Gilding the ‘Lilly’
One well dressed woman who I can guarantee will NEVER (repeat, NEVER) cover her trademark newly highlighted bob with a hat is Anna Wintour. But she is apparently in the minority, as hats are continuing to take off as a major accessory. And it’s been a banner year for hats.
First there was Miuccia Prada reviving the turban with her spring/summer 2007 collection which was shown last October. Who would have thought? To this day, whenever I see a turban, I can’t help but think of the late great Carrie Donovan, who I had the pleasure of working with when I was at Harper’s Bazaar and who made the chic turban a signature accessory, along with her Halston wardrobe and Elsa Peretti cuffs. She knew what many smart, well dressed, fashionable, women are beginning to learn: hats can be an indespensible and integral part of a woman’s wardrobe. They not only serve a purpose and a function, but can be great looking and statement making to boot. Just think about it: you don’t have to worry about having that Bad Hair Day, and you don’t have to be a slave to your hair colorist. How modern is that?
And notwithstanding the trend towards global warming, hats, which undisputedly serve the practical use of keeping you warm (since you lose most of your body heat from your head) were the surprise star accessories on the runways at the recent round of international showings for fall/winter 2007. Some collections were notable for their headgear and others were ‘saved’ by the addition of whimsical and wonderful hats. British star milliners Philip Treacy and Stephen Jones provided the hats for Donna Karan and Marc Jacobs respectively, hats were abundant on the runway of Proenza Shouler, and at Isabel Toledo’s launch for Anne Klein, the witty, eccentrically knitted hats added a welcome punch of individuality and whimsy. Coincidentally, in a case of life imitating art (or visa versa), because of the positively frigid weather during the entire 8 days of New York Fashion Week, hats also stood out as the surprise accessory on show goers, who showed up in eye catching hand knitted hats (many with whimsical pom poms), and especially, fur hats (the bigger and taller the better).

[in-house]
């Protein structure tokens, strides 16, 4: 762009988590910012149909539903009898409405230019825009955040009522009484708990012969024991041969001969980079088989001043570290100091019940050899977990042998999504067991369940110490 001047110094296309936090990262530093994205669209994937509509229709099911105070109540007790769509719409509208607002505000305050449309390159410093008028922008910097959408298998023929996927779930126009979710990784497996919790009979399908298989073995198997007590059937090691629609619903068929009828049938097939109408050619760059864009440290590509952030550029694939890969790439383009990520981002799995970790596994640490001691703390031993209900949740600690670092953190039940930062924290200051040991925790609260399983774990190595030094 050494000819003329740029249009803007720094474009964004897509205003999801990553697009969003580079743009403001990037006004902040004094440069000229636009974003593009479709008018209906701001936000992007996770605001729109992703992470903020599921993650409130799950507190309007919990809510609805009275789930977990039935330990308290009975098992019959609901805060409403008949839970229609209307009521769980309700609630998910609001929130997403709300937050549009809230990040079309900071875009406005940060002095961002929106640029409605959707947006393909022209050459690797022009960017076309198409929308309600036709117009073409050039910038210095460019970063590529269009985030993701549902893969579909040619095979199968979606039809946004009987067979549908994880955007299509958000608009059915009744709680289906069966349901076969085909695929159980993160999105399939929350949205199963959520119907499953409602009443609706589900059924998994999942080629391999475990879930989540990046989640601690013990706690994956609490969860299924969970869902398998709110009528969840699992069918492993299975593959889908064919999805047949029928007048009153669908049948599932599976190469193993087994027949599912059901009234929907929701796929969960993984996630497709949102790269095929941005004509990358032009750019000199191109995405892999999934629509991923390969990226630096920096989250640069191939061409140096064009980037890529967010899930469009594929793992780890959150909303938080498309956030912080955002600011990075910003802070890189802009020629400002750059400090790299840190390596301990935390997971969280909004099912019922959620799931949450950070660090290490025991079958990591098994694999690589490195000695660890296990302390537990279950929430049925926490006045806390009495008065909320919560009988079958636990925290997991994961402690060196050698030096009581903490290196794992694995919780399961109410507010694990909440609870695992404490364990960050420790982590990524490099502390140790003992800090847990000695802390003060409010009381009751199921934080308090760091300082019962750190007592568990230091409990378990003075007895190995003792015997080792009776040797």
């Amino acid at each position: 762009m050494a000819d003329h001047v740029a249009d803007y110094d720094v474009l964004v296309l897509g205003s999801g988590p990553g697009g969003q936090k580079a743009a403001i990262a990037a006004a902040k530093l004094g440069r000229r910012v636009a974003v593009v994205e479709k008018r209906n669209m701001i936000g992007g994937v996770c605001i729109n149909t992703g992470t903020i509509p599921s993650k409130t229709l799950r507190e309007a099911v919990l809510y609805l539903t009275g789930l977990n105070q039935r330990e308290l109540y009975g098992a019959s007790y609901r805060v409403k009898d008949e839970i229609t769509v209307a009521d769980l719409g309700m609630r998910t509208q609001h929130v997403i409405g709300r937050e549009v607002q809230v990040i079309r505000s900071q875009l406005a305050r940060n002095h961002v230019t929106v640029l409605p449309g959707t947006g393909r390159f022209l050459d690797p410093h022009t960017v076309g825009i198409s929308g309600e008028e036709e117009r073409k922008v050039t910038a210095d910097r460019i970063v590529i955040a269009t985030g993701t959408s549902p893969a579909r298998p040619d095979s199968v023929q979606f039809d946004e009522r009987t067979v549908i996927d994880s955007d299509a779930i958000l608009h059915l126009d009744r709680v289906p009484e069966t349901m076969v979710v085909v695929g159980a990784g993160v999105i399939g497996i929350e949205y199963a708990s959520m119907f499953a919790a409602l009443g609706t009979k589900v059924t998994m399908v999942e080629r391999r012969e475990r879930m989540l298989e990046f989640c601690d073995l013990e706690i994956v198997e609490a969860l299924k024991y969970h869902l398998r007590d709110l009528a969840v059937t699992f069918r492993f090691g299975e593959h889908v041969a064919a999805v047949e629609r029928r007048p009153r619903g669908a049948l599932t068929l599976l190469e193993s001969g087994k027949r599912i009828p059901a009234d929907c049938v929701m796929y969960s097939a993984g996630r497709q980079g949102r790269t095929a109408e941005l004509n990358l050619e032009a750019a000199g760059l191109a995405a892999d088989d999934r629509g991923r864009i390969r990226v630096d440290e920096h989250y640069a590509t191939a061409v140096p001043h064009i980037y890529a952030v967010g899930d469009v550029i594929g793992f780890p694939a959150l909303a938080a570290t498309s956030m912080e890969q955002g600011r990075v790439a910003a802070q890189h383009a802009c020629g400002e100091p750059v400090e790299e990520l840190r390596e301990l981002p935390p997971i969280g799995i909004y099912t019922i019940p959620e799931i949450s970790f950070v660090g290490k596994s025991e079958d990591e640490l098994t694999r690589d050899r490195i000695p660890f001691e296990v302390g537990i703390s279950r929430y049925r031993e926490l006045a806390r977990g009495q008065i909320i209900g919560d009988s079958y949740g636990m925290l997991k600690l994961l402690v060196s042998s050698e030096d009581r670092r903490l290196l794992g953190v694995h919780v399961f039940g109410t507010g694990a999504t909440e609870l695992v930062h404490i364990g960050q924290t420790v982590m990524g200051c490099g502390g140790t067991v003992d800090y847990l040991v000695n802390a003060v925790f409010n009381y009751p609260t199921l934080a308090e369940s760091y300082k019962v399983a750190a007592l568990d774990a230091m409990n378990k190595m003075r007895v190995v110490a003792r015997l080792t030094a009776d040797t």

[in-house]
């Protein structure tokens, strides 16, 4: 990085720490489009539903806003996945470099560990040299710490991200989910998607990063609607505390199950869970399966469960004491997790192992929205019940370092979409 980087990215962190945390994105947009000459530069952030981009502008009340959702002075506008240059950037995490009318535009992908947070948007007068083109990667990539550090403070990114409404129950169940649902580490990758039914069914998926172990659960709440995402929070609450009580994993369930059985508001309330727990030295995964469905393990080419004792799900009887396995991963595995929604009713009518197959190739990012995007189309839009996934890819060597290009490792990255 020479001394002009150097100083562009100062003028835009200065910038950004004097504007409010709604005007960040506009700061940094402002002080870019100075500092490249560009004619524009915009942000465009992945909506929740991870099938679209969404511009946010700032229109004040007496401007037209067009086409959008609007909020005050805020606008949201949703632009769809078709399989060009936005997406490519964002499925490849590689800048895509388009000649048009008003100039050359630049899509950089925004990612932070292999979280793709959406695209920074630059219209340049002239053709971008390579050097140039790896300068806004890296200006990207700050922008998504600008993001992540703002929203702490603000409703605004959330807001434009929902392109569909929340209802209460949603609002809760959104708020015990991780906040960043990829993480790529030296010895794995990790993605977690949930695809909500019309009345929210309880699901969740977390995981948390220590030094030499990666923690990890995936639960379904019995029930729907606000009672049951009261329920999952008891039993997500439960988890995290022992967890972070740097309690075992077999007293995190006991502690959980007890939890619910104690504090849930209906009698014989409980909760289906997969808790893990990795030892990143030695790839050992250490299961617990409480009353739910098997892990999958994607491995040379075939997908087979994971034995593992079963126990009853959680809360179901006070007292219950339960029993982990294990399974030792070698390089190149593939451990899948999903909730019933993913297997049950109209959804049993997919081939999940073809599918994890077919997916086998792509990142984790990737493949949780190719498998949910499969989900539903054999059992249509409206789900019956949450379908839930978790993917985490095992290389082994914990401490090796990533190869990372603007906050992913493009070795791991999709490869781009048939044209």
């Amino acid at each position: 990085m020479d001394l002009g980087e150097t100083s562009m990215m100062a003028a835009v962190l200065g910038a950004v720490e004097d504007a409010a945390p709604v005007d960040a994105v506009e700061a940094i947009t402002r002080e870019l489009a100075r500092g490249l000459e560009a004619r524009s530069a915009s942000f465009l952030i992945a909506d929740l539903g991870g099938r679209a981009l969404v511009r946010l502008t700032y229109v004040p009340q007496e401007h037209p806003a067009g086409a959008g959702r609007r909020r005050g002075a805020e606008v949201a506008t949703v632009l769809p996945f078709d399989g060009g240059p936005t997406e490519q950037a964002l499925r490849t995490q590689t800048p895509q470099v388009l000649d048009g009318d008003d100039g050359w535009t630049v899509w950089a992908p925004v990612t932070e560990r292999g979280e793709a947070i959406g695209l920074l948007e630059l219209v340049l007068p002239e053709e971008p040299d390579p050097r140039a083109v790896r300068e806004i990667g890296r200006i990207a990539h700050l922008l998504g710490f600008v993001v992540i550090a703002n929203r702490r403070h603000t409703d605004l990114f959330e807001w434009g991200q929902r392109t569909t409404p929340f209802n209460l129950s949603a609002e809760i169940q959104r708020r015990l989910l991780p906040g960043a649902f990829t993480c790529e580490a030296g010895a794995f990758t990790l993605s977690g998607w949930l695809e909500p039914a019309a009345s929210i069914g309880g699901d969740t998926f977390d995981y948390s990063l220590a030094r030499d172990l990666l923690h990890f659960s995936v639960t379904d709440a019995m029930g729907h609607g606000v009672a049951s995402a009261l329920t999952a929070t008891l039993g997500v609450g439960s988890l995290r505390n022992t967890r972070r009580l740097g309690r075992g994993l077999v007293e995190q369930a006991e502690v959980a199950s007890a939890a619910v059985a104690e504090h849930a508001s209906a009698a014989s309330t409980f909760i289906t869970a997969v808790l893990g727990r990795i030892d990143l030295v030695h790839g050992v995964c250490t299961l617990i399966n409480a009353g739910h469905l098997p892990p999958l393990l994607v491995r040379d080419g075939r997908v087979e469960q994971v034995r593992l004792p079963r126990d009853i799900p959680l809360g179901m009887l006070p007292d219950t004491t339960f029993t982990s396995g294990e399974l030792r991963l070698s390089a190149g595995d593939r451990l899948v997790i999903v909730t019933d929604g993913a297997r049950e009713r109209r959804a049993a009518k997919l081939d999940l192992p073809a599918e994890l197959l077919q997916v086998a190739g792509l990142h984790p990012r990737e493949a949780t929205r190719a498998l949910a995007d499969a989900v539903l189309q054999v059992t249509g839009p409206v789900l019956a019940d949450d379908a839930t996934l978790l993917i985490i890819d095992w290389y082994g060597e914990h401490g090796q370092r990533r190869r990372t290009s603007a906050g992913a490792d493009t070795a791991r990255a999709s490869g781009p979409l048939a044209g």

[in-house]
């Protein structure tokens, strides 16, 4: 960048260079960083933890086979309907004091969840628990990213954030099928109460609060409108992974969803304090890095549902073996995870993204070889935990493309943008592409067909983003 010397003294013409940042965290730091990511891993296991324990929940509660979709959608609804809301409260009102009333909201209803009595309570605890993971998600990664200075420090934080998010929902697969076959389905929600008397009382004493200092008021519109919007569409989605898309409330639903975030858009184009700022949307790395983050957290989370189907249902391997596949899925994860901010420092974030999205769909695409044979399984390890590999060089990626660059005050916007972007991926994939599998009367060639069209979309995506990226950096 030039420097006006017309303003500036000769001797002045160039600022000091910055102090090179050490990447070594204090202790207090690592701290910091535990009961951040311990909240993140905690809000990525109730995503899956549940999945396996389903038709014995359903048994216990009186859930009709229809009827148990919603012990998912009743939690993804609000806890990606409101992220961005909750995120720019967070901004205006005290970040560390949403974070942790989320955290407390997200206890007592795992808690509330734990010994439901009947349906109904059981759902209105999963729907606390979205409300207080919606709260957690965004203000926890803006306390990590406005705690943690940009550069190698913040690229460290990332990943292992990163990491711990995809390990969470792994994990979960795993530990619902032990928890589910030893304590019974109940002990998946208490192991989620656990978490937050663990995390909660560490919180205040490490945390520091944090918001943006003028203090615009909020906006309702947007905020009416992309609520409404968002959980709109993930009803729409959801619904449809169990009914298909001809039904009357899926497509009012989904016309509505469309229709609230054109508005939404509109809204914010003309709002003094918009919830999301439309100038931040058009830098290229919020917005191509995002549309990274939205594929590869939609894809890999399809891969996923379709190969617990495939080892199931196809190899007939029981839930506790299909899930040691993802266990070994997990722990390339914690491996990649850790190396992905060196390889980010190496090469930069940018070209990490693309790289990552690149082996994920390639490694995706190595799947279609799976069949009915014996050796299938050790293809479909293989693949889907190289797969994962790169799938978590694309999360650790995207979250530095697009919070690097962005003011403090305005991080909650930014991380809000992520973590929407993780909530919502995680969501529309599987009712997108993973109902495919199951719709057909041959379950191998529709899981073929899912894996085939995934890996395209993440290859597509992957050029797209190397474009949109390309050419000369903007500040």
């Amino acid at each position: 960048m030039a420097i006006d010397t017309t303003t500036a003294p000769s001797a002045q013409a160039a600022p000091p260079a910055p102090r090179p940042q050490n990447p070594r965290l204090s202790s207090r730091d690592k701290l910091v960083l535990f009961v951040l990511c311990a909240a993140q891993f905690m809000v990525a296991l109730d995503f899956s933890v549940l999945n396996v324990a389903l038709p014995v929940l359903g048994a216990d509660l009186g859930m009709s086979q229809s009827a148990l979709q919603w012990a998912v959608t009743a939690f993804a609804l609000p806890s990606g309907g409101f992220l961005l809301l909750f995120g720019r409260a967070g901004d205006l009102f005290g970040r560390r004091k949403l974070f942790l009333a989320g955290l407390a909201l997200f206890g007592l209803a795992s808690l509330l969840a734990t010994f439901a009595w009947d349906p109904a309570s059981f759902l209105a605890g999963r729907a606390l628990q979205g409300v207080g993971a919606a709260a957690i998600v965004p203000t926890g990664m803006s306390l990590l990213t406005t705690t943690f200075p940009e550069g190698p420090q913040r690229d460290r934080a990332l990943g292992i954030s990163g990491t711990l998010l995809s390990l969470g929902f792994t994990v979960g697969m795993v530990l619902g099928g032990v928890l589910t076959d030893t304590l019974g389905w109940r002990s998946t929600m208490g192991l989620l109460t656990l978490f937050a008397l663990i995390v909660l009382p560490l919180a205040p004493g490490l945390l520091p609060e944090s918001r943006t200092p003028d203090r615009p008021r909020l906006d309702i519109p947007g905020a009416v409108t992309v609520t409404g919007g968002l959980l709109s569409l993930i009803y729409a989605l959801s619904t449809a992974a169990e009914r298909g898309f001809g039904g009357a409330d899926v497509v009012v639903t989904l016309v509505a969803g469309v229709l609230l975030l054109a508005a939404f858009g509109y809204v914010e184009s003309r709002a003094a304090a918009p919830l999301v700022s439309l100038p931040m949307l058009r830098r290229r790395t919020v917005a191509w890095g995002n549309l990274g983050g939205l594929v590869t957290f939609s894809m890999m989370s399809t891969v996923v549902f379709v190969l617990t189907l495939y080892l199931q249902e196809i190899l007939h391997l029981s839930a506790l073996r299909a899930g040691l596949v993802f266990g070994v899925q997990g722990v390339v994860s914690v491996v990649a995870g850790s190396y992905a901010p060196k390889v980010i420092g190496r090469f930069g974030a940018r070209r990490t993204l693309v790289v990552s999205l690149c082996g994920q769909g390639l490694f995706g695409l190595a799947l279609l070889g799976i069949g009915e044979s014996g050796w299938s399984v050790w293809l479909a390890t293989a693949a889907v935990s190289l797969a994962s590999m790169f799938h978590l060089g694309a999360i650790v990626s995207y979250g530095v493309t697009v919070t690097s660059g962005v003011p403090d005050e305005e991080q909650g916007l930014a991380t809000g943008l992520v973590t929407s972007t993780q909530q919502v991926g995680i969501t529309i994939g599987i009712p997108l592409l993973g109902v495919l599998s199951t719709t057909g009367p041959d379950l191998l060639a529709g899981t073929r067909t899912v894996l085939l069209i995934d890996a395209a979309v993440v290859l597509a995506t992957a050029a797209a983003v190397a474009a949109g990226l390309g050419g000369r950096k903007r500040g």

So, with this in mind, I would say this couldn’t be a more fortuitous time for The Museum at FIT to launch a brand new exhibit “Lilly Dache: Glamour at the Drop of a Hat”. Curated by Pamela Roskin and Kristen Shirts, it runs through April 21 and highlights the extraordinary designs of the late French born Dache who was a true rags to riches story, rising from a hat sales girl at Macys’ to the “foremost celebrity hat designer in the US during the 30’s and 40’s”. It illustrates her wit, humor, and personality, chronicling her work from the 30’s through the 6o’s and includes non hat designs, photographs, magazine covers, and famous quotes (“More than anything else, I wanted to be beautiful”, “If one did not have dreams, life would not be worth living”, “In this so-big and beautiful American, women can do anything”).
Among the selection of hats that caught me eye since they would undoubtedly look as good today as they did decades ago: a tall yellow felt hat with violet grosgrain ribbon band and bow (1937), a silk jersey ‘Coiffure Hat’ made from feathers, grosgrain, ribbons (1959), which according to the museum, illustrated her sense of humor since it was meant to ‘mimic’ hair at a time when the emphasis was more on hairstyles and the trend was going away from hats; and of course, the timely turbans (the gold velvet turban draped into a large bow at front, 1940; the pale green raffia turban, 1944, and the chic and sporty black wool jersey knit turban cap, 1945. Oh, I can just see Carrie Donovan smiling now.
Oh, by the way, if you check out Ebay, you will routinely find Lilly Dache hats offered at great prices. thought I’d mention that since I love finding a good bargain. And these days, good bargains (like good men) are hard to find.